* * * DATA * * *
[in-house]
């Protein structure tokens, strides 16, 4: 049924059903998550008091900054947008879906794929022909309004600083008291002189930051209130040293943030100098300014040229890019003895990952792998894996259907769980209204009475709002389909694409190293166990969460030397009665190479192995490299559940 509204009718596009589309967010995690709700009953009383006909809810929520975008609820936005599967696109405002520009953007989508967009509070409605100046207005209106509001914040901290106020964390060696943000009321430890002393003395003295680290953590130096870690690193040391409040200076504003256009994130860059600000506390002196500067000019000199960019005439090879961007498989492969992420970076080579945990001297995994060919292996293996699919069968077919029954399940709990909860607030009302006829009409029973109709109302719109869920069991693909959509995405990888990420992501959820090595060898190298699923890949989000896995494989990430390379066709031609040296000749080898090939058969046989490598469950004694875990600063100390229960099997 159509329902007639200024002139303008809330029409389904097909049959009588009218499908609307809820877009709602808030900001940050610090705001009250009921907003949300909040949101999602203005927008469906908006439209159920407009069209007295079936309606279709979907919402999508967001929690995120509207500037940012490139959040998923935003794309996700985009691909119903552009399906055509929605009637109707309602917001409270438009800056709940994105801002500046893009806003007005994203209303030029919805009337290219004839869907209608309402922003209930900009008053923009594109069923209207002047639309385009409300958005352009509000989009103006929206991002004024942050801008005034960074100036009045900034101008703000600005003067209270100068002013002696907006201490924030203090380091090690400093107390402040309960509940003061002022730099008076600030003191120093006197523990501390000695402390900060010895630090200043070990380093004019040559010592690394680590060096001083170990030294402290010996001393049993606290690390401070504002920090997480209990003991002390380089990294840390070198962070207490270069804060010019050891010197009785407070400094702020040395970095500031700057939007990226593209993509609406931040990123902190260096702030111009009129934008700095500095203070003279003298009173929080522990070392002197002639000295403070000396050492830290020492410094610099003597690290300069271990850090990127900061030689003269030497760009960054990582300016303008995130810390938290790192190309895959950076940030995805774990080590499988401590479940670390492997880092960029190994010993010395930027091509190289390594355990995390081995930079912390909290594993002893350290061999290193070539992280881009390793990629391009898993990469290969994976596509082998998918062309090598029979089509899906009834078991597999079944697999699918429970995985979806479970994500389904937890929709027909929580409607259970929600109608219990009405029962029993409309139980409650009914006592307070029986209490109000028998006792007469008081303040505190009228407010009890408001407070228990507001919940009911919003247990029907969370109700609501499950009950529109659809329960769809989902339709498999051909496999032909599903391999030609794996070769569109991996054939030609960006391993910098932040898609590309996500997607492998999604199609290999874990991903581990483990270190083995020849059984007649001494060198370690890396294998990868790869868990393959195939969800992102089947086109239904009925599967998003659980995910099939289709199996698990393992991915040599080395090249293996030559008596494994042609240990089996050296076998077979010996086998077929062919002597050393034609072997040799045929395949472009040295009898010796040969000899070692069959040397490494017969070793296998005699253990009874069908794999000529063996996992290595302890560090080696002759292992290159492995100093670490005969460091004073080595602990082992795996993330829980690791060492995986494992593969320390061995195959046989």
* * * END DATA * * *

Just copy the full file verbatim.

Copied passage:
[in-house]
């Protein structure tokens, strides 16, 4: 049924059903998550008091900054947008879906794929022909309004600083008291002189930051209130040293943030100098300014040229890019003895990952792998894996259907769980209204009475709002389909694409190293166990969460030397009665190479192995490299559940 509204009718596009589309967010995690709700009953009383006909809810929520975008609820936005599967696109405002520009953007989508967009509070409605100046207005209106509001914040901290106020964390060696943000009321430890002393003395003295680290953590130096870690690193040391409040200076504003256009994130860059600000506390002196500067000019000199960019005439090879961007498989492969992420970076080579945990001297995994060919292996293996699919069968077919029954399940709990909860607030009302006829009409029973109709109302719109869920069991693909959509995405990888990420992501959820090595060898190298699923890949989000896995494989990430390379066709031609040296000749080898090939058969046989490598469950004694875990600063100390229960099997 159509329902007639200024002139303008809330029409389904097909049959009588009218499908609307809820877009709602808030900001940050610090705001009250009921907003949300909040949101999602203005927008469906908006439209159920407009069209007295079936309606279709979907919402999508967001929690995120509207500037940012490139959040998923935003794309996700985009691909119903552009399906055509929605009637109707309602917001409270438009800056709940994105801002500046893009806003007005994203209303030029919805009337290219004839869907209608309402922003209930900009008053923009594109069923209207002047639309385009409300958005352009509000989009103006929206991002004024942050801008005034960074100036009045900034101008703000600005003067209270100068002013002696907006201490924030203090380091090690400093107390402040309960509940003061002022730099008076600030003191120093006197523990501390000695402390900060010895630090200043070990380093004019040559010592690394680590060096001083170990030294402290010996001393049993606290690390401070504002920090997480209990003991002390380089990294840390070198962070207490270069804060010019050891010197009785407070400094702020040395970095500031700057939007990226593209993509609406931040990123902190260096702030111009009129934008700095500095203070003279003298009173929080522990070392002197002639000295403070000396050492830290020492410094610099003597690290300069271990850090990127900061030689003269030497760009960054990582300016303008995130810390938290790192190309895959950076940030995805774990080590499988401590479940670390492997880092960029190994010993010395930027091509190289390594355990995390081995930079912390909290594993002893350290061999290193070539992280881009390793990629391009898993990469290969994976596509082998998918062309090598029979089509899906009834078991597999079944697999699918429970995985979806479970994500389904937890929709027909929580409607259970929600109608219990009405029962029993409309139980409650009914006592307070029986209490109000028998006792007469008081303040505190009228407010009890408001407070228990507001919940009911919003247990029907969370109700609501499950009950529109659809329960769809989902339709498999051909496999032909599903391999030609794996070769569109991996054939030609960006391993910098932040898609590309996500997607492998999604199609290999874990991903581990483990270190083995020849059984007649001494060198370690890396294998990868790869868990393959195939969800992102089947086109239904009925599967998003659980995910099939289709199996698990393992991915040599080395090249293996030559008596494994042609240990089996050296076998077979010996086998077929062919002597050393034609072997040799045929395949472009040295009898010796040969000899070692069959040397490494017969070793296998005699253990009874069908794999000529063996996992290595302890560090080696002759292992290159492995100093670490005969460091004073080595602990082992795996993330829980690791060492995986494992593969320390061995195959046989």